It’s right there… It’s always BEEN there, if you know where to look. But what IS The Black Barn? Your Major Spoilers review of Gideon Falls #4 awaits!
Writer: Jeff Lemire
Artist: Andrea Sorrentino
Colorist: Dave Stewart
Letterer: Steve Wands
Editor: Will Dennis
Publisher: Image Comics
Cover Price: $3.99
Release Date: June 20, 2018
Previously in Gideon Falls: Coming to Gideon Falls after their previous priest was accused of murder, Father Fred has walked right into the middle of a strange mystery. A man named Norton has been collecting strange shards of wood and metal, reputedly from a mystical structure known as The Black Barn which may or may not actually exist. The sheriff maintains that none of it is true, but Father Fred has discovered Father Tom’s notes, which purport that there’s much more to the mystery than just a legend of a ghost barn…
A MYSTERY IN THE FIELDS
After the death of his predecessor, Father Tom, Father Fred has encountered Doctor Sutton, who has a tale to tell. He explains that he is one of The Ploughmen, a secret society that has grown up around the strange events and the legend of The Black Barn. Fred disdains his “science fiction” stories, but Doctor Sutton implores him to think about the nature of belief and of faith. Father Fred sets off to find the sheriff of Gideon Falls, and we cut to Doctor Xu, who (in a really visually stunning sequence) hallucinates her patient, Norton, and The Black Barn itself, sending her out into the rain to find him, his delusion now having become hers. As for Father Fred, his meeting with the sheriff goes badly, especially when he tells her that one of her deputies is part of the Ploughmen conspiracy. An emergency call sends them both out (she is a little too tipsy to drive, so he takes her in her cruiser) to find Ballard… and a brutal murder.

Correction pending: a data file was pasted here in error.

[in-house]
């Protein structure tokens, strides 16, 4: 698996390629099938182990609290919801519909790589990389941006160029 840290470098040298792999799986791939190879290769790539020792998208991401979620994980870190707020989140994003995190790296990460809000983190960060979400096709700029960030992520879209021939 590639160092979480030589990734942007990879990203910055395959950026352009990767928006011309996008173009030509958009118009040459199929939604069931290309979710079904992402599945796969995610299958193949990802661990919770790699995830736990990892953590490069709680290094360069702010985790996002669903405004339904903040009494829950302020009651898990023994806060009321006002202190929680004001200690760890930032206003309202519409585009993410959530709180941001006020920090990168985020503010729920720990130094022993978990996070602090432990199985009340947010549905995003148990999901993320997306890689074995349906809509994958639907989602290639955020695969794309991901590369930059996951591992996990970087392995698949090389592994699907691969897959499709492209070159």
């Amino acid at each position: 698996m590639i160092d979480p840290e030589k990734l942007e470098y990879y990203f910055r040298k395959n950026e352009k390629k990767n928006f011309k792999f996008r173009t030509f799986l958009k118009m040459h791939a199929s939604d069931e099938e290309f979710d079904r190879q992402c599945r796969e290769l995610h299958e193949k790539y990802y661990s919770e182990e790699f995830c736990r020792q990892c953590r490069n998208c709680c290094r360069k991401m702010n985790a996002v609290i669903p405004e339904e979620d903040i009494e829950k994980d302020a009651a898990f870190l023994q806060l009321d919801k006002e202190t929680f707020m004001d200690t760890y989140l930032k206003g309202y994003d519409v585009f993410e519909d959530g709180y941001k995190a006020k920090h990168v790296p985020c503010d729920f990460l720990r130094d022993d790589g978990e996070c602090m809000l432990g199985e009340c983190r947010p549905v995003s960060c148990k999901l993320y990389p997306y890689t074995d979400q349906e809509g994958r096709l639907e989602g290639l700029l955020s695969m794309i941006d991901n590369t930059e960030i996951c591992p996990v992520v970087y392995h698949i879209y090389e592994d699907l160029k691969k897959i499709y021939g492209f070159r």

UNUSUAL (BUT VISUALLY INTERESTING) ART
Once again, this issue forces me to think about the nature of a mystery story. There are times when you are completely in the dark about what is happening, and it is infuriating. This story delicately balances the lack of real information with richly drawn characters, each of whom tells us what’s happening from their perspective, leaving open the possibility that they’re wrong. Sorrentino’s art is once again lovely, using unusual layouts (one page features a cross-shaped center panel, with an array of images around it, all bounded in blood red) to great advantage. I literally read the double-page spread of Dr. Xu’s vision four times, each time getting something different out of the art. There’s also a beautiful shot of Norton and Xu in the rain where it feels like the very linework itself is melting in the cold rain that douses them. Stephen had, in our review of #1, complained that some of the panels felt like processed photographs, but A: I’m not sure that is true, and B: It’s a lovely effect regardless.
BOTTOM LINE: WORTH PORING OVER THREE OR FOUR TIMES
This issue sheds little light on the truth of The Black Barn or Father Tom’s actions, but by introducing Doctor Sutton’s possibly fruitless conspiracy theories, it adds complexity and depth to an already complex story. Gideon Falls #4 makes for a deep read, diving into a Stephen King-like dissection of the strange secrets hidden beneath the veneer of a small town and doing so with really beautiful, artistic layouts, earning 4 out of 5 stars overall. Four issues in, we’re still moving slowly, but it’s intentionally slow pacing and it works for the story being told.
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